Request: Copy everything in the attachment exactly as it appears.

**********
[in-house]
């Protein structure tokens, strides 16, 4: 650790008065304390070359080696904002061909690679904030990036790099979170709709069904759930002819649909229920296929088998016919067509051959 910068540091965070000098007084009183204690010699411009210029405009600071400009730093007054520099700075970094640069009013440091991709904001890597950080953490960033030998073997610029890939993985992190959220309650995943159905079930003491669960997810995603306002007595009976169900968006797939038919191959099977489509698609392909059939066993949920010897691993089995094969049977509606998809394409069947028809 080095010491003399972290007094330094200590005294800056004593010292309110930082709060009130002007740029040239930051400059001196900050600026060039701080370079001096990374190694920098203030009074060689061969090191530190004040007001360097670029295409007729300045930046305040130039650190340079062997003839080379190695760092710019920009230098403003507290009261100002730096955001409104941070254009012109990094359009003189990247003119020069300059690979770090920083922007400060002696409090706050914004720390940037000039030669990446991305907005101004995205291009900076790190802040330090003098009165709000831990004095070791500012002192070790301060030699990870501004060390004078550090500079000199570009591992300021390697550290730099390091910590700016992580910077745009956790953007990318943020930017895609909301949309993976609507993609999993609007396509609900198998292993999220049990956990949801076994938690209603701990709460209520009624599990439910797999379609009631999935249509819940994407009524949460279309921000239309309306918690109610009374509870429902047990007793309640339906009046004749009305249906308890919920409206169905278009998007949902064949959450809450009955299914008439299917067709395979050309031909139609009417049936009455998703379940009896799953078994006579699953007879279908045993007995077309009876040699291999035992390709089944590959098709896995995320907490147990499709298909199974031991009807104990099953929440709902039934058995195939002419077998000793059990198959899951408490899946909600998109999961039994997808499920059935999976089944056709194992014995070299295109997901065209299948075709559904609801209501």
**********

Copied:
[in-house]
């Protein structure tokens, strides 16, 4: 650790008065304390070359080696904002061909690679904030990036790099979170709709069904759930002819649909229920296929088998016919067509051959 910068540091965070000098007084009183204690010699411009210029405009600071400009730093007054520099700075970094640069009013440091991709904001890597950080953490960033030998073997610029890939993985992190959220309650995943159905079930003491669960997810995603306002007595009976169900968006797939038919191959099977489509698609392909059939066993949920010897691993089995094969049977509606998809394409069947028809 080095010491003399972290007094330094200590005294800056004593010292309110930082709060009130002007740029040239930051400059001196900050600026060039701080370079001096990374190694920098203030009074060689061969090191530190004040007001360097670029295409007729300045930046305040130039650190340079062997003839080379190695760092710019920009230098403003507290009261100002730096955001409104941070254009012109990094359009003189990247003119020069300059690979770090920083922007400060002696409090706050914004720390940037000039030669990446991305907005101004995205291009900076790190802040330090003098009165709000831990004095070791500012002192070790301060030699990870501004060390004078550090500079000199570009591992300021390697550290730099390091910590700016992580910077745009956790953007990318943020930017895609909301949309993976609507993609999993609007396509609900198998292993999220049990956990949801076994938690209603701990709460209520009624599990439910797999379609009631999935249509819940994407009524949460279309921000239309309306918690109610009374509870429902047990007793309640339906009046004749009305249906308890919920409206169905278009998007949902064949959450809450009955299914008439299917067709395979050309031909139609009417049936009455998703379940009896799953078994006579699953007879279908045993007995077309009876040699291999035992390709089944590959098709896995995320907490147990499709298909199974031991009807104990099953929440709902039934058995195939002419077998000793059990198959899951408490899946909600998109999961039994997808499920059935999976089944056709194992014995070299295109997901065209299948075709559904609801209501």